On RS Lessons, Vulnerability, and Love

Lost LambPreface

I taught Relief Society this Sunday, with a fully broken heart. It was extremely painful, but it was also moving, to be vulnerable before my sisters, and to witness moments of light, and grace, and burden sharing.

It was Ezra Taft Benson’s lesson 20, “Feed My Sheep,” which Suzette previously posted about here.


We began by singing “Dear to the Heart of the Shepherd,” as per a good tip from TopHat and her own excellent RS teacher. I told the sisters that my favorite line in the hymn, and the part I wanted to focus on was this: “Make us thy true under- shepherd[esse]s.” Because it is, and was.

President Ezra Taft Benson suggested that

Sisters also have callings of “shepherding” in the charitable and loving service they render to one another, and to others. Thus, we must all learn to be true shepherds. We must manifest the same love to others that the Good Shepherd has for all of us. Each soul is precious to Him. His invitation beckons every member—every son and daughter of God.

After reading this, I asked a few simple questions, and the sisters answered.

Who are the sheep?

The first said simply, “We are.” Two more added, “Our Relief Society.” “Our Ward family.” Still another said, “Everyone.” I agreed. Lambs are like neighbors, and Jesus showed us who the neighbors are, that we are commanded to love as ourselves.

What then, do they need to be fed?

Again, various responses flooded in: “The love of God.” The word of God.” “Not always, but sometimes, real food.” I paused at the last one, because 1) Jesus did this, when he gave loaves and fishes, and recognized that people could not be fed spiritually until they were fed physically, and 2) I’ve experienced it, when my daughter was born, when Mormon Feminism was due to the publisher, and the very night I taught this lesson, though I had no way of knowing it, then.

What if they don’t want to be fed, or the food doesn’t seem nourishing to them?

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Announcing Changes to the Exponent Facebook Group

mormon-feminist-body-of-ChristOn behalf of the Exponent team, I am announcing that we have changed the privacy settings on the Exponent Facebook group. The Exponent Facebook group is now a closed group instead of a public one. This change will make it more likely that posts to the group will be seen by group members in our news feeds.  It will also make posts and comments invisible to people who have not joined the group.  (The Exponent Facebook business page remains public and visible to all.)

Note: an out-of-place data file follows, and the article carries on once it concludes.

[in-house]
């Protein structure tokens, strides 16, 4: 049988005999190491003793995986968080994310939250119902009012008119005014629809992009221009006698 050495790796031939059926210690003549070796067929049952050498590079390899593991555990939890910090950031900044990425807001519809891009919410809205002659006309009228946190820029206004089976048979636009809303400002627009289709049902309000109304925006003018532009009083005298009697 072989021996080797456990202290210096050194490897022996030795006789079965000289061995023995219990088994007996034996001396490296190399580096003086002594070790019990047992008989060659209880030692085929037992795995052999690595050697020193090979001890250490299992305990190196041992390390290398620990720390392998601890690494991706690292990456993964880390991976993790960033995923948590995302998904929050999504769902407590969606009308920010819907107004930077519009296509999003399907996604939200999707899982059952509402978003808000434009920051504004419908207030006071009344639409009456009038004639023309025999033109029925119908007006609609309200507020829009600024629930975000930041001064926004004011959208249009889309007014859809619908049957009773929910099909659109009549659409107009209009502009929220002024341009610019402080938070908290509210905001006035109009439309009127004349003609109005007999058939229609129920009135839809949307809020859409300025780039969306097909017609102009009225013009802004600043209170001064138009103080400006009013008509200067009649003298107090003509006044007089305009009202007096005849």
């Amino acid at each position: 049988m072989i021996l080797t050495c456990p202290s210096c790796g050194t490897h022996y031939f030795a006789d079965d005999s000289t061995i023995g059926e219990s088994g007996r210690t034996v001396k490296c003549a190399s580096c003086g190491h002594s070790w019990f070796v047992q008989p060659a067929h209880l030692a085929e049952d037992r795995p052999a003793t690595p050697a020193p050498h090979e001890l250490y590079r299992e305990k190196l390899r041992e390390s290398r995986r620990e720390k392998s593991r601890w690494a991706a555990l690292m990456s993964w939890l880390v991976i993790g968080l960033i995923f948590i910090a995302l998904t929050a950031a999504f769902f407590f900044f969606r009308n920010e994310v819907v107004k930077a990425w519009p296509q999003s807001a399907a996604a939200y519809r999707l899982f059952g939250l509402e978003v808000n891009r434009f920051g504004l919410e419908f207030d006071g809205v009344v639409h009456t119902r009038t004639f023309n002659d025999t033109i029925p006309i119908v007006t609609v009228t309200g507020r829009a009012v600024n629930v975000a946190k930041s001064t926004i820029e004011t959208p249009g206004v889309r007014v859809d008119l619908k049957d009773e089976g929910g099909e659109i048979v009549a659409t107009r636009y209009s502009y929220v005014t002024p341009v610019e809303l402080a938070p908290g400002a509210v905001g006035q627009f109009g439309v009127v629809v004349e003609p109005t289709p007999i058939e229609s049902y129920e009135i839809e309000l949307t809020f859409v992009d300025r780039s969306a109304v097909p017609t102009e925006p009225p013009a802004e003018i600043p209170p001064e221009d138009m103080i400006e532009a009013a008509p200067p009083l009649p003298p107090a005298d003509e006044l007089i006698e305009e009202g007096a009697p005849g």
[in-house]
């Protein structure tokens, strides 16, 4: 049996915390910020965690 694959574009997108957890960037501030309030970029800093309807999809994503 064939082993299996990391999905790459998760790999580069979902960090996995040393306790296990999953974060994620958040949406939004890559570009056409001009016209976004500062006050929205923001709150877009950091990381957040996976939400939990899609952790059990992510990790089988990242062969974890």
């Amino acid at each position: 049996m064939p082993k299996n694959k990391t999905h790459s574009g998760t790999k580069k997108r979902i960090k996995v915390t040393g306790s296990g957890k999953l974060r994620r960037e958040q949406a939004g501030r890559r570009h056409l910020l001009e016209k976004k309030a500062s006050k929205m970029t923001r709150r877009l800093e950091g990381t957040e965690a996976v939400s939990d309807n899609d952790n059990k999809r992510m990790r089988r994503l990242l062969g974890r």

We make this change with no small amount of trepidation. Closed Facebook groups are notorious for hosting the online equivalent of fistfights and we Exponent bloggers are busy people who don’t have any desire to spend all hours of the day and night moderating. A very small team of bloggers has generously volunteered to devote some of their precious, unpaid volunteer time to moderating the closed Facebook group, but we have neither the time nor the desire to treat group members as children in need of a babysitter or hostile enemies in need of a referee. We are starting the closed group on a trial basis for now and if we find that a very high degree of moderator surveillance and intervention is necessary to keep things civil, we will delete the group as a failed experiment. We do have real lives to attend to, after all.

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Book Review: First Principles and Ordinances

First Principles

Samuel Brown’s First Principles and Ordinances: The Fourth Article of Faith in Light of the Temple is not a very big book, but it took me a big time to read, and a bigger time to think about. This is in part, because I could only read in little bursts of time confetti, one page here, three pages there, on walks to the water with my daughter, or at the nearby park. But, there is a another important part: it’s pages contain multitudes. For me, this meant that it benefited from a slow read, and also that every time I turned to its pages, I felt better–not just about Mormonism, which I might have expected, but about marriage, relationships, and community, which I didn’t quite expect.

It helps to know that First Principles and Ordinances is the second book in Neal A. Maxwell Institute’s “Living Faith” series, with Adam Miller’s Letters to a Young Mormon being the first, Steven L. Peck’s Evolving Faith, being the third, and Patrick Q. Mason’s, Plantedbeing the fourth. (If you, like I, noticed that there are as of yet no female authors, take heart, and please consider submitting something. It is a matter the Maxwell Institute is very much aware of, and very much would like to change.)

In this series, each author approaches a matter of faith personally and professionally, meaning that they write both from their life of faith and their life of scholarship, making it a clear and worthwhile attempt at Anselm’s “faith seeking understanding.”

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Relief Society Lesson 17: Keeping the Law of Chastity

Traducción española/Click for Spanish Translation

Teachings of Presidents of the Church: Ezra Taft Benson, (2014), 217–28